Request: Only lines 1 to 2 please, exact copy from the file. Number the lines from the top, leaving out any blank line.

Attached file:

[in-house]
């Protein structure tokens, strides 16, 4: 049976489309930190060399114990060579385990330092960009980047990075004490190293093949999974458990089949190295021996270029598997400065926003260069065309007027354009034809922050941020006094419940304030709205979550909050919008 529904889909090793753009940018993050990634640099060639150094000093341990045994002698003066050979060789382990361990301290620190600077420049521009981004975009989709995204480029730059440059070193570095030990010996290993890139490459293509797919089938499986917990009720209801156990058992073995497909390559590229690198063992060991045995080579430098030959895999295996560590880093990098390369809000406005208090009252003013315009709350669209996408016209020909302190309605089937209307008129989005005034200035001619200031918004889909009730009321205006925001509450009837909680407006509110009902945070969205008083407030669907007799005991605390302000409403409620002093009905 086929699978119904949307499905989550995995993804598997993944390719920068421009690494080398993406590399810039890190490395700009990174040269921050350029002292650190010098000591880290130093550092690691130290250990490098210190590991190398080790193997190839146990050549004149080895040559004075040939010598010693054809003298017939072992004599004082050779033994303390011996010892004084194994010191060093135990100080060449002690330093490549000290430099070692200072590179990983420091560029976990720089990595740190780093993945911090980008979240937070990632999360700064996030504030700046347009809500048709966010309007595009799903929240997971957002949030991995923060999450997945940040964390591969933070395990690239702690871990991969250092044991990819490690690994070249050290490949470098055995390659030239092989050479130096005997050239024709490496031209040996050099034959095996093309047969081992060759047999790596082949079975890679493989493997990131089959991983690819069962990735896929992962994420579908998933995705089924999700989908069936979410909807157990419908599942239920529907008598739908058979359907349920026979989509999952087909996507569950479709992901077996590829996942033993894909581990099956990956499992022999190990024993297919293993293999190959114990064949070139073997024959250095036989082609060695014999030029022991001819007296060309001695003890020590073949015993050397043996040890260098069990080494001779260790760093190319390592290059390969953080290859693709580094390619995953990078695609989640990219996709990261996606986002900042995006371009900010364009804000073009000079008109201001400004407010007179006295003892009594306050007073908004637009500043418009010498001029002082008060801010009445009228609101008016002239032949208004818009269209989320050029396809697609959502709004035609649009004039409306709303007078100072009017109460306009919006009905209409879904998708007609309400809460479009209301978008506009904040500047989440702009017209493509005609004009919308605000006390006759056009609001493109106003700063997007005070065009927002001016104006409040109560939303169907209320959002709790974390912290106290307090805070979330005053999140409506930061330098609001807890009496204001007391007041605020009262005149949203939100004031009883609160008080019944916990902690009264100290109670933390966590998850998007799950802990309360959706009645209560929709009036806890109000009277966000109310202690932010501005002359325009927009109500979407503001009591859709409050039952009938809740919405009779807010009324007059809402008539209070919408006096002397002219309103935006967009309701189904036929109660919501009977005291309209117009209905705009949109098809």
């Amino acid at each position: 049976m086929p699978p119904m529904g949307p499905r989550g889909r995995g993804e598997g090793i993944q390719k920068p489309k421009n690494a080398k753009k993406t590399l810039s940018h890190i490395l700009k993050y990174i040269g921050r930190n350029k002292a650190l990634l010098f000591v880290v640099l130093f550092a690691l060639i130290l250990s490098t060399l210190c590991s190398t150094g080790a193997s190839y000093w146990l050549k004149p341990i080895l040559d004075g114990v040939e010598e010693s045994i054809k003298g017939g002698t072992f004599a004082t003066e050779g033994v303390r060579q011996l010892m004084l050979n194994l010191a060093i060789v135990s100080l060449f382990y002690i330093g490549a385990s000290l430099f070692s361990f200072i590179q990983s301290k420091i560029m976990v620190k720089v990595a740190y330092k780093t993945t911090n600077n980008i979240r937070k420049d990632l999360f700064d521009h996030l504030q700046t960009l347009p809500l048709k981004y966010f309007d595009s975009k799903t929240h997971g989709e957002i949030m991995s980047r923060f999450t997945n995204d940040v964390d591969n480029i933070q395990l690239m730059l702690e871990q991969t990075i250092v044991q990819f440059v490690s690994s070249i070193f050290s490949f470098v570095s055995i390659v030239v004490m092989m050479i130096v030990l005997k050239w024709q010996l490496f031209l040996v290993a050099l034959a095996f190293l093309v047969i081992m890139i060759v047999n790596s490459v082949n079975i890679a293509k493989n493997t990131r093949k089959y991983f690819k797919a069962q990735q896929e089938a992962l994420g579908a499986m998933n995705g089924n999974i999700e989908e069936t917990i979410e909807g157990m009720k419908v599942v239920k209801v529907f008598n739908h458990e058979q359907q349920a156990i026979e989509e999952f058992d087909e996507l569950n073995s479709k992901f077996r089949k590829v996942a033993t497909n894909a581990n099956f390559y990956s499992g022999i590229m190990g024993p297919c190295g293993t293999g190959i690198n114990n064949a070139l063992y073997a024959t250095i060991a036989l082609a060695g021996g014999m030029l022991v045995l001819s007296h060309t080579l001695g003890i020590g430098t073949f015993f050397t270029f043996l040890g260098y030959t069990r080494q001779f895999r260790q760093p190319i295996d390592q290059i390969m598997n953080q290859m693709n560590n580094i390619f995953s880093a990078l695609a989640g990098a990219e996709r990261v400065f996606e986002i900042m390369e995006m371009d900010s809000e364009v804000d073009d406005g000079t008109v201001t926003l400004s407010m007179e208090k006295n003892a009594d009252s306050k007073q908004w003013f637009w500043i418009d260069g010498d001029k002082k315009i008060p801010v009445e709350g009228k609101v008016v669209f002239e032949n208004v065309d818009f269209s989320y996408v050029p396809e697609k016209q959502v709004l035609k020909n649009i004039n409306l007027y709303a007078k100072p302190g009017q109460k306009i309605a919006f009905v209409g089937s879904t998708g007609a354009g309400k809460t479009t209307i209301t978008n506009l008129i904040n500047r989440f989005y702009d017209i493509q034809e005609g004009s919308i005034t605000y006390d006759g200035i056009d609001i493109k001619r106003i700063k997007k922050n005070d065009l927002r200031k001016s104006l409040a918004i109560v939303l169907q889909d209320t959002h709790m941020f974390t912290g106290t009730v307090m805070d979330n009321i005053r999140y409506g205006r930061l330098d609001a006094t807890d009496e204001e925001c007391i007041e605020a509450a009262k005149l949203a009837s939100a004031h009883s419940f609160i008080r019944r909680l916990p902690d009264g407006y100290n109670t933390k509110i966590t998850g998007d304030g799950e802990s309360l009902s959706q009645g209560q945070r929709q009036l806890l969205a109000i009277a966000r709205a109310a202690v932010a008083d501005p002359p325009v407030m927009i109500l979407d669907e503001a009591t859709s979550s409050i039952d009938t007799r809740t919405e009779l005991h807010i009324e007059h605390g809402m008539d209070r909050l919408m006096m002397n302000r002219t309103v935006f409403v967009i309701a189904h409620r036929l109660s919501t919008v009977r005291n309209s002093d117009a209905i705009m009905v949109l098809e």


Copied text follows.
[in-house]
């Protein structure tokens, strides 16, 4: 049976489309930190060399114990060579385990330092960009980047990075004490190293093949999974458990089949190295021996270029598997400065926003260069065309007027354009034809922050941020006094419940304030709205979550909050919008 529904889909090793753009940018993050990634640099060639150094000093341990045994002698003066050979060789382990361990301290620190600077420049521009981004975009989709995204480029730059440059070193570095030990010996290993890139490459293509797919089938499986917990009720209801156990058992073995497909390559590229690198063992060991045995080579430098030959895999295996560590880093990098390369809000406005208090009252003013315009709350669209996408016209020909302190309605089937209307008129989005005034200035001619200031918004889909009730009321205006925001509450009837909680407006509110009902945070969205008083407030669907007799005991605390302000409403409620002093009905 086929699978119904949307499905989550995995993804598997993944390719920068421009690494080398993406590399810039890190490395700009990174040269921050350029002292650190010098000591880290130093550092690691130290250990490098210190590991190398080790193997190839146990050549004149080895040559004075040939010598010693054809003298017939072992004599004082050779033994303390011996010892004084194994010191060093135990100080060449002690330093490549000290430099070692200072590179990983420091560029976990720089990595740190780093993945911090980008979240937070990632999360700064996030504030700046347009809500048709966010309007595009799903929240997971957002949030991995923060999450997945940040964390591969933070395990690239702690871990991969250092044991990819490690690994070249050290490949470098055995390659030239092989050479130096005997050239024709490496031209040996050099034959095996093309047969081992060759047999790596082949079975890679493989493997990131089959991983690819069962990735896929992962994420579908998933995705089924999700989908069936979410909807157990419908599942239920529907008598739908058979359907349920026979989509999952087909996507569950479709992901077996590829996942033993894909581990099956990956499992022999190990024993297919293993293999190959114990064949070139073997024959250095036989082609060695014999030029022991001819007296060309001695003890020590073949015993050397043996040890260098069990080494001779260790760093190319390592290059390969953080290859693709580094390619995953990078695609989640990219996709990261996606986002900042995006371009900010364009804000073009000079008109201001400004407010007179006295003892009594306050007073908004637009500043418009010498001029002082008060801010009445009228609101008016002239032949208004818009269209989320050029396809697609959502709004035609649009004039409306709303007078100072009017109460306009919006009905209409879904998708007609309400809460479009209301978008506009904040500047989440702009017209493509005609004009919308605000006390006759056009609001493109106003700063997007005070065009927002001016104006409040109560939303169907209320959002709790974390912290106290307090805070979330005053999140409506930061330098609001807890009496204001007391007041605020009262005149949203939100004031009883609160008080019944916990902690009264100290109670933390966590998850998007799950802990309360959706009645209560929709009036806890109000009277966000109310202690932010501005002359325009927009109500979407503001009591859709409050039952009938809740919405009779807010009324007059809402008539209070919408006096002397002219309103935006967009309701189904036929109660919501009977005291309209117009209905705009949109098809």